KNOXVILLE, Tenn. (WATE) — A second COVID-19 cluster has been identified at a house in Sorority Village at the University of Tennessee.
During her Friday update UT Chancellor Donde Plowman said Zeta Tau Alpha’s house had two residents test positive for the novel coronavirus. Zeta Tau Alpha is not one of the six Greek organizations put under interim suspension after reports that held gatherings without following UT’s COVID-19 guidelines.
University contact tracers determined everyone living in the house is a close contact since the residents share a kitchen, bathrooms and living space. The occupants are now in isolation or quarantine depending on whether they are positive for COVID-19 or not.
Plowman was joined by Student Health Center Director Dr. Spencer Duncan Gregg, Counsel Center Director Dr. Paul McAnear and Provost John Zomchick.
“Whenever we are looking at close contacts, essentially anyone who shares a living space with someone else … by definition are going to be considered close contacts,” Gregg said.
“The key thing is to get in the habit of avoiding being within six feet of other people. If they happen to be positive, whether they are symptomatic or not, you are going to be identified as a close contact and you will have to go into quarantine for 14 days.”
On Monday, University of Tennessee Knoxville Chancellor Donde Plowman says the university had “initiated disciplinary proceedings against four students for violating the Student Code of Conduct by endangering the health, safety and welfare of others.”
Overall, the numbers of positive and isolated or quarantine students and employees at UT continues to climb. Plowman said there are 150 active positive cases, 144 students and six employees, of COVID-19, and 734 people, 664 students and 70 employees, are in quarantine or self isolation. The majority of student cases, 433, are off-campus residents.
Masks, gatherings guidance
Gregg and Plowman both stressed the six feet of distance and mask usage guidelines put out by the Centers for Disease Control and Prevention.
“If you are indoors on campus at the University of Tennessee you need to be wearing a mask,” Gregg said. “When you are outdoors on campus we would encourage you to wear but it’s not mandatory as long as you can maintain that six foot of physical distance from other people.
“The problem is like if you are walking down (Pedestrian) Walkway, you never know when someone is going to come running up beside you or passing you, might stop you and involve you with conversation.”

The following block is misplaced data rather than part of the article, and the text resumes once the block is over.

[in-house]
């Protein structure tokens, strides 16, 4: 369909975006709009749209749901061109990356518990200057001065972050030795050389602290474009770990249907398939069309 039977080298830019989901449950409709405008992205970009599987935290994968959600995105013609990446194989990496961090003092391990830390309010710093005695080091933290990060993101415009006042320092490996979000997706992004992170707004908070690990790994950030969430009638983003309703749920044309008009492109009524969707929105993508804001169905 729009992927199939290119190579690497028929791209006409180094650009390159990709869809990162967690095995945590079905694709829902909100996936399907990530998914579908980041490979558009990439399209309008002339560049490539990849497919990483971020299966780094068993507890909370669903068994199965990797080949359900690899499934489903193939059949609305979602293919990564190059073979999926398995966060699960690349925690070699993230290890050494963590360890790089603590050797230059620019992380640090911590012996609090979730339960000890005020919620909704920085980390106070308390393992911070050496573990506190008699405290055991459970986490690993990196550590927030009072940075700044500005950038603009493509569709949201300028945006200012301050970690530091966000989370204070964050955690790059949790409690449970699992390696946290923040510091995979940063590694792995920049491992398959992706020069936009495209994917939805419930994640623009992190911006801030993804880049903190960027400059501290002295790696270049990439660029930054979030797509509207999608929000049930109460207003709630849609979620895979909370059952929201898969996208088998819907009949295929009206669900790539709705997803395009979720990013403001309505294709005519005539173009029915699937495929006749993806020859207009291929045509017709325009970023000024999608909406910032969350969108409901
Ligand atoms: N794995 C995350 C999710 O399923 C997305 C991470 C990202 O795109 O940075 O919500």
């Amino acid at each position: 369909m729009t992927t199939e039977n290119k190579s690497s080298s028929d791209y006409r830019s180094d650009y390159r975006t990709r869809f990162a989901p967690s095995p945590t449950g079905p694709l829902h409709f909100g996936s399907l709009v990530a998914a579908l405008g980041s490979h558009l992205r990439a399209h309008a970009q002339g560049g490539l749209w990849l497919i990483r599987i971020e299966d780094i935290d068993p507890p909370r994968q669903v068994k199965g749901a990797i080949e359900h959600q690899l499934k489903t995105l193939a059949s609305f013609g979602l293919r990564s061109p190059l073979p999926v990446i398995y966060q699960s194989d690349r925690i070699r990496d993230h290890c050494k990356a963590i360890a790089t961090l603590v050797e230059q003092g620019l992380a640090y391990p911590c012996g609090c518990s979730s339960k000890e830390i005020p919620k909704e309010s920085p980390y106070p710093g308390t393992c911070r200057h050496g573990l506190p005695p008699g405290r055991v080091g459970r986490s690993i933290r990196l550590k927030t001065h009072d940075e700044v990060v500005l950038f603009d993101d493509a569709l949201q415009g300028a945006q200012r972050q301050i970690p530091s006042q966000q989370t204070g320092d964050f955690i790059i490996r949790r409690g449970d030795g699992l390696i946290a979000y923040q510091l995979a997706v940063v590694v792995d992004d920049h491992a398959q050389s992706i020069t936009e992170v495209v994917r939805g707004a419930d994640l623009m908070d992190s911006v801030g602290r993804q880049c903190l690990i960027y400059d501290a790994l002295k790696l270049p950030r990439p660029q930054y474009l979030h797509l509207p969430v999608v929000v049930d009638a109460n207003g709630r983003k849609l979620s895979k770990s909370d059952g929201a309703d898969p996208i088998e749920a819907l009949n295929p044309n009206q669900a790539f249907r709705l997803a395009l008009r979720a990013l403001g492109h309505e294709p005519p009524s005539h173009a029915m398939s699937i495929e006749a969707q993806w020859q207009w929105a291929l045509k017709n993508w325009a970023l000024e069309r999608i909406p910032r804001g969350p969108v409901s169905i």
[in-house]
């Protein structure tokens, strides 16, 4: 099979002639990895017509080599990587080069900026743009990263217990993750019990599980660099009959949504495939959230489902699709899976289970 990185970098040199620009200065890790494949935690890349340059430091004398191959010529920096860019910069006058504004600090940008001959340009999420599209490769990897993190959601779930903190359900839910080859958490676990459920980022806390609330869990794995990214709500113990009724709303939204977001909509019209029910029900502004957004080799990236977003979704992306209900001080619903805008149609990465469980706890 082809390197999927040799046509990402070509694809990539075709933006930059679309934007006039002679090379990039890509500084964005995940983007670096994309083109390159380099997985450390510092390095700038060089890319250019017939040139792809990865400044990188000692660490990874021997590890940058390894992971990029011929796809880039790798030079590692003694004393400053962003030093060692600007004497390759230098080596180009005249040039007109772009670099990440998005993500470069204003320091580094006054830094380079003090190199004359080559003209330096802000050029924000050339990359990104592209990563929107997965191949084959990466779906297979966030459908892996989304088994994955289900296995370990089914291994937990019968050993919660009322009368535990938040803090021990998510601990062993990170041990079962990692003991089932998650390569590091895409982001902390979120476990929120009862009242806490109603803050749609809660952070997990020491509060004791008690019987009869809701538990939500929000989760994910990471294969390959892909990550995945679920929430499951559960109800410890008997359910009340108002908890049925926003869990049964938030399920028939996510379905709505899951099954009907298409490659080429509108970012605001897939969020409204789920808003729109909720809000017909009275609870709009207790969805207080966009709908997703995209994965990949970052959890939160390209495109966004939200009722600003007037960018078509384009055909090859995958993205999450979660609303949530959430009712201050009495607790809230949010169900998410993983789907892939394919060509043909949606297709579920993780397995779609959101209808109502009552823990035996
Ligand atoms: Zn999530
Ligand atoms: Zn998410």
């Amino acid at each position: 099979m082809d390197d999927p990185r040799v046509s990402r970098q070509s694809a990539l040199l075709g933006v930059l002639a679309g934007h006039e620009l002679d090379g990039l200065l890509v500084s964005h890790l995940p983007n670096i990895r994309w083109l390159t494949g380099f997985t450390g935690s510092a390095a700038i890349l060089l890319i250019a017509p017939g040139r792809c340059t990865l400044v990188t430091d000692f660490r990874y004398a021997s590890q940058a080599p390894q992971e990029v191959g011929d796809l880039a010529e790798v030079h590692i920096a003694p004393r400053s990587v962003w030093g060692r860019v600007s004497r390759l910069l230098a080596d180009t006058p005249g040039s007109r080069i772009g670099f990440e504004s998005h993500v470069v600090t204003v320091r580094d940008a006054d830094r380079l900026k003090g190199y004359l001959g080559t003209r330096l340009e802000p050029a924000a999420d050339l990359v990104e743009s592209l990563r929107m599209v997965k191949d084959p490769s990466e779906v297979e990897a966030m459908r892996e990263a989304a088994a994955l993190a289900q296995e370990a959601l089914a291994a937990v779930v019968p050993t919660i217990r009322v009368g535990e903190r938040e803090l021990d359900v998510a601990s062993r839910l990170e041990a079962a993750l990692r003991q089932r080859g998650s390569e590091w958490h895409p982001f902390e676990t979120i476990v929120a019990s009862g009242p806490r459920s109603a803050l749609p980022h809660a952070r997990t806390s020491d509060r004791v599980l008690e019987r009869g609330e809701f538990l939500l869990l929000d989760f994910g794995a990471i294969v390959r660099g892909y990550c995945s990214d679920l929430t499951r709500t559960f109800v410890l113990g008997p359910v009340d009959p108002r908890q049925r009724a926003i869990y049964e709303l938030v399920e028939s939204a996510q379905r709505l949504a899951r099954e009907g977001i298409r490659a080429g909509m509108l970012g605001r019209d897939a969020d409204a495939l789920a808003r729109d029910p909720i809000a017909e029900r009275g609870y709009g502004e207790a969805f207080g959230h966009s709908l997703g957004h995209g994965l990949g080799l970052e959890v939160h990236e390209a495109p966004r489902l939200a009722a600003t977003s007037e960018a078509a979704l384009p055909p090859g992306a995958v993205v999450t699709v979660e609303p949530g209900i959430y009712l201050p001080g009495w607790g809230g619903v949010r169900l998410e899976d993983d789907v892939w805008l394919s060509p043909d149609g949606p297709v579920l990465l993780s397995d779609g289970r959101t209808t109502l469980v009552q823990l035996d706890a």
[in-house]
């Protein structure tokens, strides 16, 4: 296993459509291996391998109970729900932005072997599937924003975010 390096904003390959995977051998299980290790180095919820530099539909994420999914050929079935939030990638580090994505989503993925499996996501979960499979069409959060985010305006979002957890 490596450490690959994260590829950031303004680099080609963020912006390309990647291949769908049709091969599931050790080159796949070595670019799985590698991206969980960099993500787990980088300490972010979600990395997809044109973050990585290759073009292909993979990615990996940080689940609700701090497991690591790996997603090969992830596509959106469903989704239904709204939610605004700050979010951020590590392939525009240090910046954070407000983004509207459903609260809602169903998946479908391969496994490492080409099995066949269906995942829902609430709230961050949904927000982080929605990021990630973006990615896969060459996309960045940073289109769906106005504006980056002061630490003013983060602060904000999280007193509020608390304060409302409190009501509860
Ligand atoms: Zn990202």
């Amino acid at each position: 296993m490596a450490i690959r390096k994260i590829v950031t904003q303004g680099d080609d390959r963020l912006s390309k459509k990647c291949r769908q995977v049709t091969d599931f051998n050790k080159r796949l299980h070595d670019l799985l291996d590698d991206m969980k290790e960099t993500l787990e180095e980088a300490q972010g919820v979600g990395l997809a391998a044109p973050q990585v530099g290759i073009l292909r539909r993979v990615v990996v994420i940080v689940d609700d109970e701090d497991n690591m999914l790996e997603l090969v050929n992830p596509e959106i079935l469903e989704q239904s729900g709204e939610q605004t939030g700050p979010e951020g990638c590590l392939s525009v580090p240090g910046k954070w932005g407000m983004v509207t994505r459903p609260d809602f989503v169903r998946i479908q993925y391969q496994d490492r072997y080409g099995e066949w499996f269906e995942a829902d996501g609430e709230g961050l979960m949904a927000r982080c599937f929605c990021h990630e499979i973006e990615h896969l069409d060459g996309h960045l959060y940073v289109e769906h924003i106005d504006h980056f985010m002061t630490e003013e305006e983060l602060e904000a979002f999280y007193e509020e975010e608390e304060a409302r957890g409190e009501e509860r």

Plowman offered an alternative to the close quarters parties that have gone on off campus leading to increased numbers of positive, quarantine and isolation cases.
“We are social animals, we need to be together, but find a way to be together, sit in your back yard, 10 people and just stay six feet away from each other,” she said.
“We’re not saying don’t be social, don’t be together. We’re saying don’t cram 40 people into a tiny apartment where everybody is in each other’s faces and then everyone is a close contact.”
Close contact testing
The UT Student Health Center will continue to test close contacts and asymptomatic cases despite new guidance earlier this week from the CDC since many students are living in close quarters.
“It is important for us to be able to quickly identify people that are positive and potentially asymptomatic,” Gregg said.
Gregg also said students should get tested at the Student Health Center. The center tested 70 students Thursday and the bulk of the results were returned before noon Friday, according to Gregg.
“If you’re getting tested, we’re going to know,” he said. “Our contact tracers are an extension of the Knox County Health Department here on our campus. If you choose to go UT Hospital emergency room or to a walk-in clinic those health care facilities are required to report the test that they are performing and particularly those that come back positive.”
Any registered student has access to a test at the center.
Plowman also announced the university will begin surveillance testing of the wastewater in residence halls to identify the virus sooner. The testing will being in early September and will cause isolation and quarantine case numbers to rise.
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